I've put together a foo.service file for our foo service that runs as a daemon. The service runs fine when I run systemctl start foo (and stop) but systemtcl enable foo results in Failed to issue method call: Invalid argument. The unit file is placed in /etc/systemd/system/foo.service, and has permissions 0755. Setting systemd to debug and running enable gives

Looking for unit files in (highest priority first):`
Looking for SysV init scripts in:
Looking for SysV rcN.d links in:
Failed to issue method call: Invalid argument

Googling around, it seems like systemctl isn't finding the .service file. Is there any way to verify that? If so, how can I fix that? Any other ideas about what might be wrong? Is there more debugging I can enable? The debug info given doesn't really help me narrow down the problem.

foo.service looks like:

Description=Blah Blah Blah



EDIT: Yes, I did run systemctl daemon-reload.

  • 3
    Have you ran systemctl daemon-reload after adding or changing your foo.service file ?
    – nos
    Dec 28, 2015 at 22:26
  • Yes, I did run daemon-reload Dec 28, 2015 at 22:43

8 Answers 8


For people from Google:

  • Validate with sudo systemd-analyze verify NAME.service
  • When using a symlink, make sure it uses absolute path
  • Make sure the name is like /etc/systemd/system/*.service
  • Do sudo systemctl daemon-reload after changes
  • 6
    For me, I was doing soft link (ln -s ... ...). I did hard link (ln ... ...) and it worked Apr 15, 2019 at 11:35
  • 2
    @AnandUndavia You should be getting an error: *.service is not a symlink, ignoring. when using a hard link. Apr 23, 2019 at 11:25
  • sudo systemd-analyze verify xxx gave me Unknown operation 'verify' Apr 28, 2022 at 6:37
  • @PierredeLESPINAY As of v248 it's still in the manual, but if you find the cause / workaround please edit it into the answer!
    – Mark
    Apr 28, 2022 at 18:59
  • I got Unit foo.service not found when lookup the foo daemon, even when I specified the absolute path, would it be that it is recognised by the systemctl with another name? Sep 22, 2022 at 11:05

The issue in my case was the file was symlinked from another partition and systemd do not support that.

Unit files have to reside on a partition that is mounted at the moment the host PID 1 is invoked. i.e. either on the root partition or some other partition that the initrd premounts.

I'm answering to an old question because this is a top result while googling on the issue and might help someone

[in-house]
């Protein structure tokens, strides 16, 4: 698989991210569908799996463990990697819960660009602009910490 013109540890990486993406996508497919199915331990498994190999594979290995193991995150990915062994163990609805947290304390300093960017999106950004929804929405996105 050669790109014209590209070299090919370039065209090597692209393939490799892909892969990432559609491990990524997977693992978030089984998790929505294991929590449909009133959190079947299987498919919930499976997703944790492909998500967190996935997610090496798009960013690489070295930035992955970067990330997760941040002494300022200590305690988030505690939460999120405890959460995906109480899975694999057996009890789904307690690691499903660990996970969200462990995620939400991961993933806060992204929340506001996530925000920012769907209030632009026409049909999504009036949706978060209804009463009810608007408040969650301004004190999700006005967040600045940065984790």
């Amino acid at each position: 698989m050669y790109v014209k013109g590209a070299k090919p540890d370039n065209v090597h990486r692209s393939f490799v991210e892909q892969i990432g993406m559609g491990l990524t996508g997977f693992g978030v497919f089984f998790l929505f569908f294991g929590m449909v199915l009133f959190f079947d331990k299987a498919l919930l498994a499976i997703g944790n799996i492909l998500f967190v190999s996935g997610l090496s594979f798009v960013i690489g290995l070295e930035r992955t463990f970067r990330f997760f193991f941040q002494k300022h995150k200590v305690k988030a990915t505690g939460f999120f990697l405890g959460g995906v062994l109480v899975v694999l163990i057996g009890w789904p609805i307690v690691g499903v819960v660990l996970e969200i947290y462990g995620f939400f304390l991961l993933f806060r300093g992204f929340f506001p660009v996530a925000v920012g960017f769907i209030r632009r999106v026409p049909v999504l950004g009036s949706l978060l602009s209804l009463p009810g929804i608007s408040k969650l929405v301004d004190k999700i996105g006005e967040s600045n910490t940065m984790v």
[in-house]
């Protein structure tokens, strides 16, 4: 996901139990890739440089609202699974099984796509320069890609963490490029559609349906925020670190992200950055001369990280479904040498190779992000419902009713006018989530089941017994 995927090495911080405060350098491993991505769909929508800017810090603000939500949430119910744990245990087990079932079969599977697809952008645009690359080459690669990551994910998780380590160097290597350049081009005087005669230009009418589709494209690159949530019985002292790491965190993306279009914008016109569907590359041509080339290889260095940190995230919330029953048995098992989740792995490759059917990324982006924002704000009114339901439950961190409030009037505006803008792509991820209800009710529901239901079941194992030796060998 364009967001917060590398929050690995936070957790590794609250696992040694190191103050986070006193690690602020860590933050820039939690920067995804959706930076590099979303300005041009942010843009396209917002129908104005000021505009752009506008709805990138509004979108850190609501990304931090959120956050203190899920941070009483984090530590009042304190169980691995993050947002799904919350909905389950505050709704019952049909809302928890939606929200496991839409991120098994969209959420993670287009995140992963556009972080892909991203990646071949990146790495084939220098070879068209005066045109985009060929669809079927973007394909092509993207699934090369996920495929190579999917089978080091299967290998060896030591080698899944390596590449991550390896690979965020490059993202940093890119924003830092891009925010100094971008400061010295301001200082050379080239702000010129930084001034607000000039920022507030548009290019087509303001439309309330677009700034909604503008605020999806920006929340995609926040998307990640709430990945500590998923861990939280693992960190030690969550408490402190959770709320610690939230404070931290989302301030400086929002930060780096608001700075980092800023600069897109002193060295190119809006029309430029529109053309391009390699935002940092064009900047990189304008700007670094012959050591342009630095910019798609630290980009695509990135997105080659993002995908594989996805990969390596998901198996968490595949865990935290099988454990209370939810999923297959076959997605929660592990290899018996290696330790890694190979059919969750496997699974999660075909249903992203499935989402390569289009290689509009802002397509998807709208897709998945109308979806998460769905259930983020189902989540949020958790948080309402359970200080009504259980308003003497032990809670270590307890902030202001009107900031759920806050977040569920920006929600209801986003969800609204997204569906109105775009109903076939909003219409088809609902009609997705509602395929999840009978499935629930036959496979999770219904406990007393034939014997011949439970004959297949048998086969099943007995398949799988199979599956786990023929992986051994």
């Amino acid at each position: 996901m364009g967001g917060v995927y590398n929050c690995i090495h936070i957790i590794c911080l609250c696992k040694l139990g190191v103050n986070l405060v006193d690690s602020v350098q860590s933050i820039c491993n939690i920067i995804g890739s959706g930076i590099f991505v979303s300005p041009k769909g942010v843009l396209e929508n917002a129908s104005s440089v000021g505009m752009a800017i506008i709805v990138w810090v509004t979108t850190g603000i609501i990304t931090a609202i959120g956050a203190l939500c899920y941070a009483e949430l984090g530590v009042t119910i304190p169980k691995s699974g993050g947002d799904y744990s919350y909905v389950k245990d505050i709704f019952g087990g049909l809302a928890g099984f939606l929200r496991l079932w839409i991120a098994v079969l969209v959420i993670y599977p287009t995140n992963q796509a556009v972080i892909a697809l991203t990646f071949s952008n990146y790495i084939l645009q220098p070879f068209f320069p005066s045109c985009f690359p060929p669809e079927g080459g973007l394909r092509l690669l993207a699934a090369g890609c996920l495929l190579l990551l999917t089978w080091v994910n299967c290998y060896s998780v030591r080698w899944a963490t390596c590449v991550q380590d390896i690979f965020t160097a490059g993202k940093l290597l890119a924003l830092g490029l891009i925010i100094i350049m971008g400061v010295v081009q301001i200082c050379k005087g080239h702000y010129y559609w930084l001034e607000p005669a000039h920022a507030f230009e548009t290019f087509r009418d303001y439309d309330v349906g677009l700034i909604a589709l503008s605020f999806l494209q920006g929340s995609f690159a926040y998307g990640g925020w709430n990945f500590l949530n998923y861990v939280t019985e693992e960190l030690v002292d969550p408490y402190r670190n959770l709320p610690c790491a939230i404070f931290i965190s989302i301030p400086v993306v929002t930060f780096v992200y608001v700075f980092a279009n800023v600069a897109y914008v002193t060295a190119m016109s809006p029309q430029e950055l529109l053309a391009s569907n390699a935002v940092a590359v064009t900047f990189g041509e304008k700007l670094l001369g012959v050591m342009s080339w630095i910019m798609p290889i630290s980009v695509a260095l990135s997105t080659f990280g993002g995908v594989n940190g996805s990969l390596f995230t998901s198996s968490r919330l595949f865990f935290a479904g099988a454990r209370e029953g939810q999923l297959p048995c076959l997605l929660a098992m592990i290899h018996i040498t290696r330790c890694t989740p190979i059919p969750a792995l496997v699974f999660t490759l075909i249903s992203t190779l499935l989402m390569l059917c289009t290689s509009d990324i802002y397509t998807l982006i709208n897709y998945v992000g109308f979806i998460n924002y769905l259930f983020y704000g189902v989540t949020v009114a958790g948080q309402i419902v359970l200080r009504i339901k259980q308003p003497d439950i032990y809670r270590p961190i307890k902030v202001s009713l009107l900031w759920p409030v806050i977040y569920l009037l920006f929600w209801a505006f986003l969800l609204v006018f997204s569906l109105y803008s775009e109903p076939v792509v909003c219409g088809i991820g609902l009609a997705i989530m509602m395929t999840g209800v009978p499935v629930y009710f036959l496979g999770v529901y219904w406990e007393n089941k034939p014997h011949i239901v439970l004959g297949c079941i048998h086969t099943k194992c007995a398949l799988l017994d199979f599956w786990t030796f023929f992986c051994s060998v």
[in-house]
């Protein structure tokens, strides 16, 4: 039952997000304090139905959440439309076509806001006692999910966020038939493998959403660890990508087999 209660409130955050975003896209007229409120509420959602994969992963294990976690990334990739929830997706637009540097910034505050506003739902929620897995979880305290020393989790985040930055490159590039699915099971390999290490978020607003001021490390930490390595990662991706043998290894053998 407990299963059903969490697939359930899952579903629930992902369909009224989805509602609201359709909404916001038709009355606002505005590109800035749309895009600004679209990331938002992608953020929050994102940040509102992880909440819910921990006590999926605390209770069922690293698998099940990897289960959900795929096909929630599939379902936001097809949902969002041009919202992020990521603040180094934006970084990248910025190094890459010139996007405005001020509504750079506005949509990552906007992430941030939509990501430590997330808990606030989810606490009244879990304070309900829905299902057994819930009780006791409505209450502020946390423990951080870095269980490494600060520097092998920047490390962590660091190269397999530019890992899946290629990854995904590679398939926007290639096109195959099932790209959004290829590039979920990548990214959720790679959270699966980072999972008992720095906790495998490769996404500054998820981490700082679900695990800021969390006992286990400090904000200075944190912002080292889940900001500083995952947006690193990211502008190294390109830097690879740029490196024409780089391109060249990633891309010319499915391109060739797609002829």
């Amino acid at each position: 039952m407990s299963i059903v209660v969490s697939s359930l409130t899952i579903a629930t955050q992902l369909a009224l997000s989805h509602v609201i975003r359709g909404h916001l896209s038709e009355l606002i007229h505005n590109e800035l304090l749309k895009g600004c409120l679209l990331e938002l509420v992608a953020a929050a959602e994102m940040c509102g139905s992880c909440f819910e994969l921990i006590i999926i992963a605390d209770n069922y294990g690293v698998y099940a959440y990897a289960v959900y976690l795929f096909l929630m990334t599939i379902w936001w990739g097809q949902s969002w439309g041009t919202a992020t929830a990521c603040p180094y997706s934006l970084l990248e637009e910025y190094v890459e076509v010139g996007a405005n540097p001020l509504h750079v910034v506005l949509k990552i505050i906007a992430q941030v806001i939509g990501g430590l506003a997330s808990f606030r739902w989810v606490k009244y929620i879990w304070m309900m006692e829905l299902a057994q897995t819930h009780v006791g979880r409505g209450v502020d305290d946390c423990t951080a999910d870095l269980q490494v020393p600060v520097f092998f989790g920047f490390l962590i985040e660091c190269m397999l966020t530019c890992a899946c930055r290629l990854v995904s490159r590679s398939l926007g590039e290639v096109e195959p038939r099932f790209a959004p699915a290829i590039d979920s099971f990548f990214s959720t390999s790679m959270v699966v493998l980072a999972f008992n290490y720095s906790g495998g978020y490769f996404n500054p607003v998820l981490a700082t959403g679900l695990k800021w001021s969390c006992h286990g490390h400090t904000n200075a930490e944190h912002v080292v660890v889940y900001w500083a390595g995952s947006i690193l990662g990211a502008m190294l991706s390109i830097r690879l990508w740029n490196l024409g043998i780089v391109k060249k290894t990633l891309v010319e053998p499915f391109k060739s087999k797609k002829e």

• Thanks. The worst thing is that no error is ever printed referring to this! Nov 5 at 16:34

I found this question over google, searching for "systemctl unit not found"

In my case I generated a *.service file via podman and no matter what I did, systemctl wouldn't find the service file.

Solution was to check selinux and set the correct labels. Example:

/sbin/restorecon -v /etc/systemd/system/container_httpd.service
  • 2
    Thank you! This did it for me. Can you elaborate what exactly it does?
    – Niwla23
    Dec 25, 2022 at 13:09
  • good solution, indeed the podman generate is an issue
    – TecHunter
    May 8 at 11:10
  • @Niwla23 Selinux restricts systemd to only seeing files labelled systemd_unit_file_t. The service file in question was created elsewhere (usually generated by podman-generate) and then moved here. Since moving a file does not update its label, this file keeps its original (different) label that was assigned when it was created, and therefore cannot be seen by systemd. restorecon resets the file context according to the persistent rules at /etc/selinux/targeted/contexts/files, which "corrects" the label.
    – cyqsimon
    Jul 11 at 19:22

Make sure that if you are putting your units in the user folder .config/systemd/user/*.service that you are running the command as

systemd --user <command>

(note the --user)


Error is because of two target are specified to WantedBy. Just mention in this way:


I really don't know how we can specify two targets to it.

  • 5
    Multiple targets are space delimited, not comma delimited. Dec 14, 2016 at 5:50
  • WantedBy option may be used more than once, or a space-separated list of unit names may be given. So this answer is correct.
    – Pramod
    Dec 13, 2017 at 6:12

Had this issue earlier when adding my own units, turned out to be wrong/missing context for SELinux. Test again with setenforce permissive set and set proper context for SELinux with chcon when in enforcing mode.

  • This solved the problem for me on Oracle OCI VM instance.
    – Alexander
    Apr 3 at 7:37

I ran into this error when using Podman to generate systemd unit files.

The error occurred because selinux was blocking the file from being properly read. I found there were two solutions.

  1. Set your directory to the systemd service location for unit files with cd /etc/systemd/system. Then use podman generate to create the file directly here. This seems to be accepted by selinux without issue.

  2. Generate the systemd unit file with podman generate and copy the file to /etc/systemd/system. You then need to run /sbin/restorecon -v /etc/systemd/system/container-<your container name>.service to have selinux reset its security context for that file.


When you run into this you can try to get the file it refers to. For example, I had the same problem with ContainerD. All I had to do was go to another server and get the file "cat /lib/systemd/system/containerd.service". Somewhere on your file system, this file has to exist (maybe in your backups).

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